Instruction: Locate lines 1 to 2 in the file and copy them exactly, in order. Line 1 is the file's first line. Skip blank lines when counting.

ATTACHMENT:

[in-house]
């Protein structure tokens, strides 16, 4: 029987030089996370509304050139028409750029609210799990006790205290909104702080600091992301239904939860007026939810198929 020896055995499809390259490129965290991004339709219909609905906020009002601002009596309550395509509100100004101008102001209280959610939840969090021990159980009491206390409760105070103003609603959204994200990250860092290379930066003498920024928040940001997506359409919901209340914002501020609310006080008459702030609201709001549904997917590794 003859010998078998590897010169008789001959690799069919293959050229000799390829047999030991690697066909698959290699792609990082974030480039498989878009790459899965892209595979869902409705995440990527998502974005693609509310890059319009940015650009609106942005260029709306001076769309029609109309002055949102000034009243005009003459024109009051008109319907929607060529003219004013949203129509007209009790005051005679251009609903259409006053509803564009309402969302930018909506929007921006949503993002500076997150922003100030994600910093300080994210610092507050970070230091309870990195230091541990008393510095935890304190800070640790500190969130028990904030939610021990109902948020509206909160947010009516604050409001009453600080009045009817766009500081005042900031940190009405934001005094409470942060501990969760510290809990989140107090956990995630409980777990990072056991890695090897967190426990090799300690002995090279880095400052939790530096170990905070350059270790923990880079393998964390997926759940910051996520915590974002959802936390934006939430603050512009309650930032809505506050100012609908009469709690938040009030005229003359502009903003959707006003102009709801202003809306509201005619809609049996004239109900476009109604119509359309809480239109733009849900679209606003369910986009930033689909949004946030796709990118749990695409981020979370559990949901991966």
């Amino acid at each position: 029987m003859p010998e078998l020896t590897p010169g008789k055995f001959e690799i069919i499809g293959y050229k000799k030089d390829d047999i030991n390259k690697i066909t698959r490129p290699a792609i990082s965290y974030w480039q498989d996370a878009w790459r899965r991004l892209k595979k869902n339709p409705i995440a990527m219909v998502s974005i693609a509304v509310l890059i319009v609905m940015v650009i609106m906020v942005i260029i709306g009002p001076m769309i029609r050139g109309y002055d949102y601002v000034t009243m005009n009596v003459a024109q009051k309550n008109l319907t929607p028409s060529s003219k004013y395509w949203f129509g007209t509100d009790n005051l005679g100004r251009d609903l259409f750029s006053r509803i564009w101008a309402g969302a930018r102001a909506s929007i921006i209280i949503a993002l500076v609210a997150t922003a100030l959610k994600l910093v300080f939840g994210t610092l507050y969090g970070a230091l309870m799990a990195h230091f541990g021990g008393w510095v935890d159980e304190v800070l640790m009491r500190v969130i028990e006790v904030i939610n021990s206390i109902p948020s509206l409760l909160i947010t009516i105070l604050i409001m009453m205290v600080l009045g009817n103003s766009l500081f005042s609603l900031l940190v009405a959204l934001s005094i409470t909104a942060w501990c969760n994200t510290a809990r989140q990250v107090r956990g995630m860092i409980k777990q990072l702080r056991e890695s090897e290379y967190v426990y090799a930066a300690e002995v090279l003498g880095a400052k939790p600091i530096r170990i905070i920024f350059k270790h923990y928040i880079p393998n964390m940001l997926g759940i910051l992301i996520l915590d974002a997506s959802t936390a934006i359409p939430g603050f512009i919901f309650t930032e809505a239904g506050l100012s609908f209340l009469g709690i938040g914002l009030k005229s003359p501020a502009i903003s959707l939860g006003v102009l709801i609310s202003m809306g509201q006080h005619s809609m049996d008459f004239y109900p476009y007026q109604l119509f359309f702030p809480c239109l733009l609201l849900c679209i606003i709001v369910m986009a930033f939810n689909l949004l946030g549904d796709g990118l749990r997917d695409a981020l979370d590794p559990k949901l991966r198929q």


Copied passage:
[in-house]
């Protein structure tokens, strides 16, 4: 029987030089996370509304050139028409750029609210799990006790205290909104702080600091992301239904939860007026939810198929 020896055995499809390259490129965290991004339709219909609905906020009002601002009596309550395509509100100004101008102001209280959610939840969090021990159980009491206390409760105070103003609603959204994200990250860092290379930066003498920024928040940001997506359409919901209340914002501020609310006080008459702030609201709001549904997917590794 003859010998078998590897010169008789001959690799069919293959050229000799390829047999030991690697066909698959290699792609990082974030480039498989878009790459899965892209595979869902409705995440990527998502974005693609509310890059319009940015650009609106942005260029709306001076769309029609109309002055949102000034009243005009003459024109009051008109319907929607060529003219004013949203129509007209009790005051005679251009609903259409006053509803564009309402969302930018909506929007921006949503993002500076997150922003100030994600910093300080994210610092507050970070230091309870990195230091541990008393510095935890304190800070640790500190969130028990904030939610021990109902948020509206909160947010009516604050409001009453600080009045009817766009500081005042900031940190009405934001005094409470942060501990969760510290809990989140107090956990995630409980777990990072056991890695090897967190426990090799300690002995090279880095400052939790530096170990905070350059270790923990880079393998964390997926759940910051996520915590974002959802936390934006939430603050512009309650930032809505506050100012609908009469709690938040009030005229003359502009903003959707006003102009709801202003809306509201005619809609049996004239109900476009109604119509359309809480239109733009849900679209606003369910986009930033689909949004946030796709990118749990695409981020979370559990949901991966």